Platinum based chemotherapy is a standard first line therapy following surgery for many of the most common cancers (e.g. lung, ovarian, cervical). While cisplatin is able to produce positive responses in many patients, with time many will suffer from disease progression due to the development chemoresistance. While targeting cancer stem cells may prove to be a successful (and topical) approach, other approaches that seek to overcome the mechanisms of chemoresistance are important. These mechanisms will depend upon the agent to which resistance is conferred, but include increased efflux, mutation in the therapeutically target enzyme, decreased drug activation, increased drug metabolism, drug inactivation, enhanced DNA repair and mutation of the apoptosis pathway.
In this weeks post, the Lu lab at the University of Waterloo sought to boost the DNA-damaging activity of cisplatin. Based upon the authors’ previous studies, where they demonstrated the importance of a dissociative electron-transfer mechanism for reductive DNA damage by cisplatin, the authors proposed that addition of a biological electron donor to cisplatin treatment would increase its activity and potentially overcome resistance. N,N,N’,N’-tetramethyl-p-phenlenediamine (TMPD) is one such donor and in combination with cisplatin it was shown to increase plasmid DNA double strand breaks (a simple measure for DNA-damage activity); increase cisplatin sensitivity in both HeLa cells and in the cisplatin resistant ovarian cancer cell line NIH:OVCAR-3. A key feature of the combination is that it led to synergistic rather than additive effects. Furthermore, the authors proposed that the presence of TMPD actually suppressed the mechanism conferring cisplatin resistance to the NIH:OVCAR-3 cells, however, demonstration of that will require further work.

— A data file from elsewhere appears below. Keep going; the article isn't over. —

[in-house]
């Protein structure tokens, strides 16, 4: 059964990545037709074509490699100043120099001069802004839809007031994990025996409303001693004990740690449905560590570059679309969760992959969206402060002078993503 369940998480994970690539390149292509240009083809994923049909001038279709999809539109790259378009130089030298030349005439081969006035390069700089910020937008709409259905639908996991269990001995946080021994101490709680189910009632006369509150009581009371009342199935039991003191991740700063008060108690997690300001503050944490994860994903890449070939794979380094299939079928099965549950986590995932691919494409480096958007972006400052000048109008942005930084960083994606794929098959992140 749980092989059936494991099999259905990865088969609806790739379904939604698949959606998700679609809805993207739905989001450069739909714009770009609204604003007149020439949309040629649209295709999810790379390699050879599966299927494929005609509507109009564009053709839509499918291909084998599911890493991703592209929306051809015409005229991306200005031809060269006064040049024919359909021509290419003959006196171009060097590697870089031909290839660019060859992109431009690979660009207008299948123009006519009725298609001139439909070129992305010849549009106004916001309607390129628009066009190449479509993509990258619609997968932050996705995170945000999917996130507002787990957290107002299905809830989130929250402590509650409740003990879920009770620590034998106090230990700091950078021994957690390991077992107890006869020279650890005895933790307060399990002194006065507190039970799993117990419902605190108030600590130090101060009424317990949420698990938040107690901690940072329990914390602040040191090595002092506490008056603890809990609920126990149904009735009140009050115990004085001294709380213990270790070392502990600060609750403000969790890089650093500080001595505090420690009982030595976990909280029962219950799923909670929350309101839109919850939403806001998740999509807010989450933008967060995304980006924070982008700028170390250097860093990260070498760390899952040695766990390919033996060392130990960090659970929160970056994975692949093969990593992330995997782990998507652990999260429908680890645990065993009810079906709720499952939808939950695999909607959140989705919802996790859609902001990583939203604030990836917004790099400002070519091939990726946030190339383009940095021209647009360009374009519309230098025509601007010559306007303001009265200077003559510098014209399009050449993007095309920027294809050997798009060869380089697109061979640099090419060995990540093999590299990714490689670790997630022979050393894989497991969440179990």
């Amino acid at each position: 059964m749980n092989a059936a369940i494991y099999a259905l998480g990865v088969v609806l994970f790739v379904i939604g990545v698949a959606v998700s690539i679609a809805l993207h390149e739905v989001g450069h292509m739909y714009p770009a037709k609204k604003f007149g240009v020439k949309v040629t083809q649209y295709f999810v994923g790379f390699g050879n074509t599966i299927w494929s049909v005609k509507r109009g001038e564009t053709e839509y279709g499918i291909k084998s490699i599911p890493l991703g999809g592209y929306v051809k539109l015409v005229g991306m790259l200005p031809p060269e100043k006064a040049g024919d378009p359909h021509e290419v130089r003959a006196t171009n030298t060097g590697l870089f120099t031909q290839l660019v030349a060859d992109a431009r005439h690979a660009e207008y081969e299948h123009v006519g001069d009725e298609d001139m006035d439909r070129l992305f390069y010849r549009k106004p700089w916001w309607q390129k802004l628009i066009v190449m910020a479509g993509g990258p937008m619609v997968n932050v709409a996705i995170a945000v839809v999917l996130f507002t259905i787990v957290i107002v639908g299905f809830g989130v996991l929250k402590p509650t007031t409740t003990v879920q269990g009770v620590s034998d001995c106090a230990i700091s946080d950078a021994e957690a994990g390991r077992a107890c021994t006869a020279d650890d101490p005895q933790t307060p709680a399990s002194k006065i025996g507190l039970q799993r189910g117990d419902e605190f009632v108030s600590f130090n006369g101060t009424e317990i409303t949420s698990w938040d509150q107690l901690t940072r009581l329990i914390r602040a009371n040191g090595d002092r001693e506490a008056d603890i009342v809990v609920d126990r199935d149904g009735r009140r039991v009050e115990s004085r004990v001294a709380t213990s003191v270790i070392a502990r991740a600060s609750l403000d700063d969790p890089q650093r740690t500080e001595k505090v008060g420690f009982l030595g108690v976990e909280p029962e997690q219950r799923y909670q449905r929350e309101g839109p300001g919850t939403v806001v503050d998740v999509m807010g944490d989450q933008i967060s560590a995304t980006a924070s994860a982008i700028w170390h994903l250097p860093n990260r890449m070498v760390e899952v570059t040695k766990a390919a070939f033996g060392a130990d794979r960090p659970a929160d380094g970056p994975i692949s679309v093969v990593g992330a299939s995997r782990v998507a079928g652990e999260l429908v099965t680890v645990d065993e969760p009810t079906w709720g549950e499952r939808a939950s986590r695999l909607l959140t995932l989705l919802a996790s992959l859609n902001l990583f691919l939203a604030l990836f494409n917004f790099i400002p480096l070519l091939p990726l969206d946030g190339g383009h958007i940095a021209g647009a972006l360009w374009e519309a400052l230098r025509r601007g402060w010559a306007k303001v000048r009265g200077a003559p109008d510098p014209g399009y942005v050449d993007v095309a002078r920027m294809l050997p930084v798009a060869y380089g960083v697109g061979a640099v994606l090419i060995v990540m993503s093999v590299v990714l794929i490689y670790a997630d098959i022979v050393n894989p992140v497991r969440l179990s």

Indeed, much remains to be done to demonstrate the broad applicability and robustness of the results, but cisplatin’s immense importance in the formulary and its frontline use in a wide range of cancers means that the rapid development of a TMPD adjunctive therapy is one to be hoped for.
Welcome to your Monday Biotech Deal Review for June 11, 2012. The Monday Biotech Deal Review is back with Norton Rose Canada summer law student Jennifer Ng, who has agreed to assist with the deal review over the summer months. A very warm thanks to Keldeagh Lindsay for his dedication and contribution to the blog! The below covers transactions in the biotech space since since May 14, 2012. Highlights include the closing of the first tranche of Stellar Pharmaceuticals’ debt financing, as well as private placements each worth approximately $6 million closed for each of MedMira Inc. and Lorus Therapeutics. Read on to learn more. Read more of this post